-association with ectosymbiotic bacteria coating the body cuticle: adhesion, host/symbiont recognition (Stilbonematinae)

-Caudal glands: role in locomotion, attachment/ release

-Ventral gland(s)of secretory-excretory system: secretory/ excretory function

  1. Somatic musculature

a single layerof obliquely orientated longitudinalmuscles

No circular body muscles

contractileand non-contractileparts; obliquely striated

A musclecell: (1) contractilepart, (2) non-contractilepart, (3) arm or innervation process

Meromyarian=up to 5

Polymyarian=6 or more

No Z-discs as in Vertebrates but dense bodies

Mechanical significance of obliquely striated muscles in nematodes

Attachment of every sarcomere to basal lamina via dense bodies. Force of contraction is transmitted laterally to cuticle rather than longitudinally to the muscle ends

Obiquelyarrangedsarcomeresdistributethe force application sites of the sarcomere more evenlyover the basal lamina and cuticle, resultingin smoothbending

The body cavity may contain:


-membranes with associated (large) cells or strands suspending organs in large specimens

-crystalloids: especially in freshwater nemas, e.g some Tobrilidae, also in mermithids; contain glycoprotein and hydrogen sulphide (also in somatic muscles of Tobrilus) ? Storage of waste products

-(pseudo)coelomocytes variable in number and position according to the group

-haemoglobinstrands of connective

Funtion of pseudocoeloom

-Excretory functionSphaerolaimus: degradation of urate in organels of pseudocoelomocytes, involved in the metabolism of body fluid

-Secretion and release of bio-active molecules(e.g. immune evasion , e.g. local paralyses of intestine by Parascaris)

Turgor-pressure system(locomotion, =skeleton)

-Osmoregulatory function: difference in tolerance of osmotic stress

Cheilostom(e)= stoma s.s

buccal cavity or stoma s. l.= cheilostome + pharyngostome

Pharyngostom(e)(= oesopha(go)stom(e) of Inglis, 1966

lined with pharyngeal cuticle = 3-radial symmetrical

-cuticle secreted by (1) pharyngeal ectoderm (anteriorly ev. differentiated arcade tissue)and (2) by myoepithelial cells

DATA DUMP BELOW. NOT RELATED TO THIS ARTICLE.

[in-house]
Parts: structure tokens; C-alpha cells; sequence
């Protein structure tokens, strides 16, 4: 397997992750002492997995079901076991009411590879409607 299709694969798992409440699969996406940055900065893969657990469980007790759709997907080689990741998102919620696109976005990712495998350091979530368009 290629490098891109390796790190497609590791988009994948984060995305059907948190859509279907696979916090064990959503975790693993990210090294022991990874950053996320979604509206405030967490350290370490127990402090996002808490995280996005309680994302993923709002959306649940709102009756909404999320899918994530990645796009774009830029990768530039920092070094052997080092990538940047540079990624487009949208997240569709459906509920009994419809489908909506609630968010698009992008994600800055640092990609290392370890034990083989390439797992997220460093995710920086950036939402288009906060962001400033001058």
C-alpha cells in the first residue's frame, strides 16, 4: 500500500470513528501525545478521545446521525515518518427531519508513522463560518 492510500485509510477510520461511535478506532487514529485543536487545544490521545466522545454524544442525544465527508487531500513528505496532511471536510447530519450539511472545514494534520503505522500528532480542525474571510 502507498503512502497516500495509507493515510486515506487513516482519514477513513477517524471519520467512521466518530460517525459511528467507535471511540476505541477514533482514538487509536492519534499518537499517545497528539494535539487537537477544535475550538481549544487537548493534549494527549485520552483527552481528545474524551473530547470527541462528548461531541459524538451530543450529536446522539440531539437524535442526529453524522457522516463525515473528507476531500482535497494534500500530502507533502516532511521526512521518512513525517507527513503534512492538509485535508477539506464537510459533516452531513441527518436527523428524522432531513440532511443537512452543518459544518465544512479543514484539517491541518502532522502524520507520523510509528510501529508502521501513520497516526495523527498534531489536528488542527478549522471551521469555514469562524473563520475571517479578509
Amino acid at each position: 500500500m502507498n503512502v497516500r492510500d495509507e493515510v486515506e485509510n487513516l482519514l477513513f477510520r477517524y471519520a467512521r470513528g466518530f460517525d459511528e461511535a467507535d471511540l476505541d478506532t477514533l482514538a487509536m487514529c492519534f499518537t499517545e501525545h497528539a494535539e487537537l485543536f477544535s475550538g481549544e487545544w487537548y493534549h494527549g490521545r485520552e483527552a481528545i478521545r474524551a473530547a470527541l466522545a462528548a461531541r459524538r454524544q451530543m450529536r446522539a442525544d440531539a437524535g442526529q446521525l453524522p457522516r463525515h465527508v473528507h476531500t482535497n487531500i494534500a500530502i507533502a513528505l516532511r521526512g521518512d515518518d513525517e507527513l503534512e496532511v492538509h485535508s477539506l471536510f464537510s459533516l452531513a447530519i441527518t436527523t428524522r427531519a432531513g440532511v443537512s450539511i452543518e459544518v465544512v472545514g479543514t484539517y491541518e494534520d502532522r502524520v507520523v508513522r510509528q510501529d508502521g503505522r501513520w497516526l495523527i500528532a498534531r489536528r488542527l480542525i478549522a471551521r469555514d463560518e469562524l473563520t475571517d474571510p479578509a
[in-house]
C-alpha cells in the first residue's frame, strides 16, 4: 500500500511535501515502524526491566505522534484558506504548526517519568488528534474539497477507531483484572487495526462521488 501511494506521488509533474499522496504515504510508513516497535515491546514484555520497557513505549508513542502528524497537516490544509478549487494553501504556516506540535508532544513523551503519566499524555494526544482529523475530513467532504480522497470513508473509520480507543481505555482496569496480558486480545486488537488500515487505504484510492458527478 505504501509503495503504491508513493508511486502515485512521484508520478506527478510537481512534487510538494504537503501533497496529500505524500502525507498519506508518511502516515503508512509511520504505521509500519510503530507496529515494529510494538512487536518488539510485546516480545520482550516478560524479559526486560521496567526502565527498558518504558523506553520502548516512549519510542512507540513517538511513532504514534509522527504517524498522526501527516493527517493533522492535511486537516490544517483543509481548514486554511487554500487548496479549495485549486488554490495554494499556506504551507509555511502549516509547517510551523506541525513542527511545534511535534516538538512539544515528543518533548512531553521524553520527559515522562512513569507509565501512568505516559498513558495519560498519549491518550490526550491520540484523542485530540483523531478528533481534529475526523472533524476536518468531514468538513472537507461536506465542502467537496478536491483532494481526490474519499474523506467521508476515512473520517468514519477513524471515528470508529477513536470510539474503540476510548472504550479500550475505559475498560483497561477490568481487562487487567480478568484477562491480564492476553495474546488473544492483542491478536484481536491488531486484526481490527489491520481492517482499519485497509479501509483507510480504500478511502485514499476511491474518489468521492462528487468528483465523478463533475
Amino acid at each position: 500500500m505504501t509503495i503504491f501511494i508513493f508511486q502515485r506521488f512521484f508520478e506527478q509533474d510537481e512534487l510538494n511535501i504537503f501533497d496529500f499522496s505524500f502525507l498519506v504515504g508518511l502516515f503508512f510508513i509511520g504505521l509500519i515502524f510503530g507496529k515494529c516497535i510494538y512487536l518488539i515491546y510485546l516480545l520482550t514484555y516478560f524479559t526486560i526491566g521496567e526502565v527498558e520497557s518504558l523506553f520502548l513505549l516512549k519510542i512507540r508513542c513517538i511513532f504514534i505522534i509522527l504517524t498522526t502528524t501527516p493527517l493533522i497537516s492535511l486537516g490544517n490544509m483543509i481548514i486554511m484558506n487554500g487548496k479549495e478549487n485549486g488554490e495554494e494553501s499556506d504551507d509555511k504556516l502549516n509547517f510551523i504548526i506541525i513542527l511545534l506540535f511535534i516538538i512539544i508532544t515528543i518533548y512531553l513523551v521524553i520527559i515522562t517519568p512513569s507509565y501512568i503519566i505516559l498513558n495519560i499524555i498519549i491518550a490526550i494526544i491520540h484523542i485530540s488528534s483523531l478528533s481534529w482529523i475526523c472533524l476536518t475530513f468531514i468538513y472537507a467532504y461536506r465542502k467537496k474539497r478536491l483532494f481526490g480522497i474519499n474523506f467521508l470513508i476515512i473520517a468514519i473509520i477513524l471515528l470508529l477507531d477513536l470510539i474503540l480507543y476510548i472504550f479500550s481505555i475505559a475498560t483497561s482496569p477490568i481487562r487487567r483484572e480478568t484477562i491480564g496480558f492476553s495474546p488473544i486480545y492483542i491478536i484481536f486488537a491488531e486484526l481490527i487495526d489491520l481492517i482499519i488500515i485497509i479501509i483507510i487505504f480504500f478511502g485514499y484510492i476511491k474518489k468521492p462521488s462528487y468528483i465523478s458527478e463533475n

-shape varies in relation to the feeding type

-= anterior modified feeding apparatus

Wieser (1953) developed a classification of feeding types of aquatic nematodes based on shape and structure of Buccal cavity

Buccal cavity without teeth:

-A. selective deposit feeders (bacteria, flagellates, detritus, unicellular algae)

-B. non-selective deposit feeders (diatoms chlorophyta, flagellates, detritus

2. Buccal cavity with teeth:

-A. selective epistratum feeders (bacteria,

flagellates, rotifers, diatoms, tardigrates, algae, detritus)

-B. carnivores (nemas, rotifers, tardigrates Bryozoa, algae, detritus)


-Stoma tubular or barrel-shaped, without teeth or stylet

-Pharynx variable, never flask-shaped

Predacious nematodes

-Stoma barrel-shaped with large tooth (teeth) or stoma narrows with wide hollow stylet

-Pharynx variable: flask-shaped, cylindrical or with mid-bulb


-Stoma variable, with small tooth (teeth) or narrow with small, short hollow stylet

Pharynx variable

Stylet types

1. a dorylaimid stylet or odontostyle

2. a tylenchid stylet or stomatostyle

3. Stylet-shaped tooth or onchiostyle


(Dorylaimina)derived from a grooved tooth implanted on a ventrosublateral sector of the anterior stomodaeum

Odontostyle secreted by a long cell (cell body in in vsl sector of pharynx, cell tip in vsl sector odontophore level

Odontophore, guiding ring, guiding sheathand lining pharynx: derived from pharyngeal tissue

Pharynx (= “oesophagus”)

- variable in shape in relation to functional

demands (less variable than pharyngostom

- undivided pharynx

- subdivided pharynx

Diversity of “feeding

structures” is linked to

feeding biology

1. Bacterial feeders and

feeders on protista=valvular apparatus

2. Species consuming liquid food such as plant

parasites have a median bulb derived from the posterior

part of the corpus i.e. the metacarpus

Inside the pharynx exists a visceral nervous system, with its